• Career Decision Making Case Study: Henri

    Pages: 3

    A 3 page paper that discusses a student-supplied scenario about a 30-year old man about to graduate from college and who is suddenly uncertain about his major. Holland's theory is described along with a treatment plan for the counselor. Bibliography lists 1 source.

    File: MM12_PGnnri.rtf

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    Sample Text:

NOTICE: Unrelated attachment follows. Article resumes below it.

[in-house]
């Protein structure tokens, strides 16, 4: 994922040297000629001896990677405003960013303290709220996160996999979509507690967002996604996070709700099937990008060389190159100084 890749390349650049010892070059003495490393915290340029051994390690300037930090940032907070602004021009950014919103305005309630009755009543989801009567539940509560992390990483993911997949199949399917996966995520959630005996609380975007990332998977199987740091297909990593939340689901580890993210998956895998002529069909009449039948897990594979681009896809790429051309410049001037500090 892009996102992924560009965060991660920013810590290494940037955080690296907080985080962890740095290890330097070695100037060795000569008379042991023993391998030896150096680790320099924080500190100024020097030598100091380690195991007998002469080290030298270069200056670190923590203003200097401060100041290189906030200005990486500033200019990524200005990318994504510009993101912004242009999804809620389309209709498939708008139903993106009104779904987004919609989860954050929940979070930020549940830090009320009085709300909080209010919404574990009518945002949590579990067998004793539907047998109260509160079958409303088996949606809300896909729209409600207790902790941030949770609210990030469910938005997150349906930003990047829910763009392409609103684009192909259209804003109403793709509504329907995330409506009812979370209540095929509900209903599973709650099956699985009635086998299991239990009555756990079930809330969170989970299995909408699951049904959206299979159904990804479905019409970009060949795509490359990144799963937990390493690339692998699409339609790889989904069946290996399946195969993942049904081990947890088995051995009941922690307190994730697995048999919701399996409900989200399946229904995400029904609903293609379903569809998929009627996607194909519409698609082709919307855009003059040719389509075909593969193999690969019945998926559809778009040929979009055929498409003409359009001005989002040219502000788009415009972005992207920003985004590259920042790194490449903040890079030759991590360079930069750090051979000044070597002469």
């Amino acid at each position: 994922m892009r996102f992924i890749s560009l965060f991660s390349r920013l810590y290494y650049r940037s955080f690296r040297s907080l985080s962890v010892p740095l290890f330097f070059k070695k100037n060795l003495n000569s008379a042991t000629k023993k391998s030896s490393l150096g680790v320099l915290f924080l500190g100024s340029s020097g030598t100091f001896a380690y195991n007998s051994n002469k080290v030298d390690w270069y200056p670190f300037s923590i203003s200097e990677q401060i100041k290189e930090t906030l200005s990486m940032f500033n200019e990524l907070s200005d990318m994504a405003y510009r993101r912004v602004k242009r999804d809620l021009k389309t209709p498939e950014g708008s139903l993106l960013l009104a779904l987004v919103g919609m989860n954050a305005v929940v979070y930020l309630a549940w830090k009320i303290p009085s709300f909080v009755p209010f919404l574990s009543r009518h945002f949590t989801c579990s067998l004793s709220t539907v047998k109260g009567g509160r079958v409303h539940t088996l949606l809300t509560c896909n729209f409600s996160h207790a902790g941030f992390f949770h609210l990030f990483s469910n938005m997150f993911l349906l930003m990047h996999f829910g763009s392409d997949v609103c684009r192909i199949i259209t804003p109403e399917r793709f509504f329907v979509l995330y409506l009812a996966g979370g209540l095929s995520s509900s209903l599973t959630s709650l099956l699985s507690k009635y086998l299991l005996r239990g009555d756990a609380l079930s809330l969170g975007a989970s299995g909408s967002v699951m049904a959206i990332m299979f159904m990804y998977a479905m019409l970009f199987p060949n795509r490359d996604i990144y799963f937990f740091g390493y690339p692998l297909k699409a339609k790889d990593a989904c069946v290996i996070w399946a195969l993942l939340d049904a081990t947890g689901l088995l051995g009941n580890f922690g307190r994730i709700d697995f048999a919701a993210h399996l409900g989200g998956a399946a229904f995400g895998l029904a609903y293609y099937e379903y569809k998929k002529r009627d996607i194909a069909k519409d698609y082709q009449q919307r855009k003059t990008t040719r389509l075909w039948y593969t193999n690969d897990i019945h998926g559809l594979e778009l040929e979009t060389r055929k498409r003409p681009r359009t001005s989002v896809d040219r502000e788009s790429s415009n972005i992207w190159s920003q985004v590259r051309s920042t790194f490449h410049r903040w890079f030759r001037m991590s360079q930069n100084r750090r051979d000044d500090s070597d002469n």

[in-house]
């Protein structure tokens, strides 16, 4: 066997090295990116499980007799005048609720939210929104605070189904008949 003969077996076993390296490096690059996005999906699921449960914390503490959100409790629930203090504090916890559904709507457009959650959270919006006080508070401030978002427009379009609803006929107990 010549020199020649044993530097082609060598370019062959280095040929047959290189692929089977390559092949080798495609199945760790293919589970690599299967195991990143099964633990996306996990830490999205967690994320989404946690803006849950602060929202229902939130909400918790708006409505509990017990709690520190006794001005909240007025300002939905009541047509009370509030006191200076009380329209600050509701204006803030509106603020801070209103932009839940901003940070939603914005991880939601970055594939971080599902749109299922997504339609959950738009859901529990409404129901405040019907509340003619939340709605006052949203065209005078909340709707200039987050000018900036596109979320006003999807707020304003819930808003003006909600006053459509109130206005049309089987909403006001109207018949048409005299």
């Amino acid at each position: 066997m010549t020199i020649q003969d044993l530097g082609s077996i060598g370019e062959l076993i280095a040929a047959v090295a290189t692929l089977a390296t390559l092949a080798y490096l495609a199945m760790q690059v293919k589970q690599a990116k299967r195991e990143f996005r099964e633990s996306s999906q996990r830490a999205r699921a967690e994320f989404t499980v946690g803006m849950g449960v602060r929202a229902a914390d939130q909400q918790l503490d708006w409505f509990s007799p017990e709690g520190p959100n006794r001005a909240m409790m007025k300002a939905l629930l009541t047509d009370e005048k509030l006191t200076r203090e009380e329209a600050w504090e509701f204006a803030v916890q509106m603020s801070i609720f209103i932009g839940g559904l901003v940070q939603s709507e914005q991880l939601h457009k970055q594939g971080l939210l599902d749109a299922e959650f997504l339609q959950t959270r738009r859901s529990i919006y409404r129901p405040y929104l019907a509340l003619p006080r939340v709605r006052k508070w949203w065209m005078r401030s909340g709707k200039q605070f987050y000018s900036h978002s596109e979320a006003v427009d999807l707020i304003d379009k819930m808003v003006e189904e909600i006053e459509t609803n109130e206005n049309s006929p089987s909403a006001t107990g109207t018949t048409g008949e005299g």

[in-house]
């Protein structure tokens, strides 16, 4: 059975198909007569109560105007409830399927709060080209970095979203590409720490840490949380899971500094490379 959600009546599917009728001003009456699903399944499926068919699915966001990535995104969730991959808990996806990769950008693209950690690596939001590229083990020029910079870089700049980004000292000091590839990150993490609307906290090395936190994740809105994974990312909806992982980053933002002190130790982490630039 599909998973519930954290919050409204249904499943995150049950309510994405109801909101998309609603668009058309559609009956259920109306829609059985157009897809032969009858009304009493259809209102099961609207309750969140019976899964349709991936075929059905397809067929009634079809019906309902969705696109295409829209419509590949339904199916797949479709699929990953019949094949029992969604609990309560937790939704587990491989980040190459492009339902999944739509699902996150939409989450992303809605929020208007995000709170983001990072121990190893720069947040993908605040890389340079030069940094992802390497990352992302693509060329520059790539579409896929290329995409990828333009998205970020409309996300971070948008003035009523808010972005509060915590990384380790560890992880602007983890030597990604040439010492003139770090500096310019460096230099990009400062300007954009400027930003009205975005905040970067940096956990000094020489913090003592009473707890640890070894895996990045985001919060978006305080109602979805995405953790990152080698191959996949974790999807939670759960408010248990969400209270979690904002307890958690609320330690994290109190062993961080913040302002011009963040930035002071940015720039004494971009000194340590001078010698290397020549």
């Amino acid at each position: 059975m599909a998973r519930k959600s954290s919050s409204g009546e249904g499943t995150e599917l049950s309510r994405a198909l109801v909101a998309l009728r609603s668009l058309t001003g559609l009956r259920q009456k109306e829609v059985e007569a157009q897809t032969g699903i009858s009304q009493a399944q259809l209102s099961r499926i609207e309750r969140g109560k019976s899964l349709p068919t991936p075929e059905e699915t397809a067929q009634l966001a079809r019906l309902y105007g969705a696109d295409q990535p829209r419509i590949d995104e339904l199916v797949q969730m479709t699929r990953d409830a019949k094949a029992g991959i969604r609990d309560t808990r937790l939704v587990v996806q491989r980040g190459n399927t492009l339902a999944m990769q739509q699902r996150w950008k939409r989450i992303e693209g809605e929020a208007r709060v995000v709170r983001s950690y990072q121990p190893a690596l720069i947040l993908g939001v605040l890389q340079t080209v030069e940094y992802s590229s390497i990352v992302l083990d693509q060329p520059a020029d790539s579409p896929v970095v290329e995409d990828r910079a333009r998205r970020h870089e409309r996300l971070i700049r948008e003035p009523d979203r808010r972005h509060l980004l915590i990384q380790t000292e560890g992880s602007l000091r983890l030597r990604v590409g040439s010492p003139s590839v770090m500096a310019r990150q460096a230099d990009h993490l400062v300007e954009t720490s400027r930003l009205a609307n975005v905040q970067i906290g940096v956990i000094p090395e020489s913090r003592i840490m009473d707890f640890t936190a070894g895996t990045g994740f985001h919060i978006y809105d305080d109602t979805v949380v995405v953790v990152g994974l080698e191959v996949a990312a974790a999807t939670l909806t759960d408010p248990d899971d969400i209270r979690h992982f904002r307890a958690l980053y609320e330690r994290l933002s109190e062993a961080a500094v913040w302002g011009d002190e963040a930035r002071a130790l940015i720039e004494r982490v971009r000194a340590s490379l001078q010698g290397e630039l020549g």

learning experiences and more diversity of jobs than any average ten people. He has been in 49 states and numerous countries. In 16 years in the job market, he has  worked in no fewer than 19 occupations. Perhaps some of them he performed simultaneously for on company. He does not have a Bachelors degree so his teaching was not in  the public system. His counselor advised against going into psychology because of a shortage of positions available. We must conclude the counselor did not suggest Henri take a battery  of tests to determine interests and skills. It seems that Henri is in college because his company is putting pressure no him to get a four-year degree although they  do not care what his major is. Neither did Henri when he entered the program. His work history indicates drifting, with no plan or goal, just going from one job  to the next. There was no thought about a stable future. Henri does not know much about himself in terms of his values, how he makes decisions, what he wants  for the future, what he is really interested in, and so forth. This is not as uncommon as it may sound for a 30-year old. To focus on a specific  career requires commitment, thought, dedication and planning. John Hollands Personality-Type Theory is based on the theory that there are types of personalities that are best suited for certain types of  careers (University of South Florida, n.d.). This makes Hollands theory a trait-factor theory (University of South Florida, n.d.). Hollands theory is so popular and has been so influential that a  number of interest inventories have used it, for example, the Strong Interest Inventory, the Vocational Preference Inventory and the Self-Directed Search (University of South Florida, n.d.). Holland asserted there 

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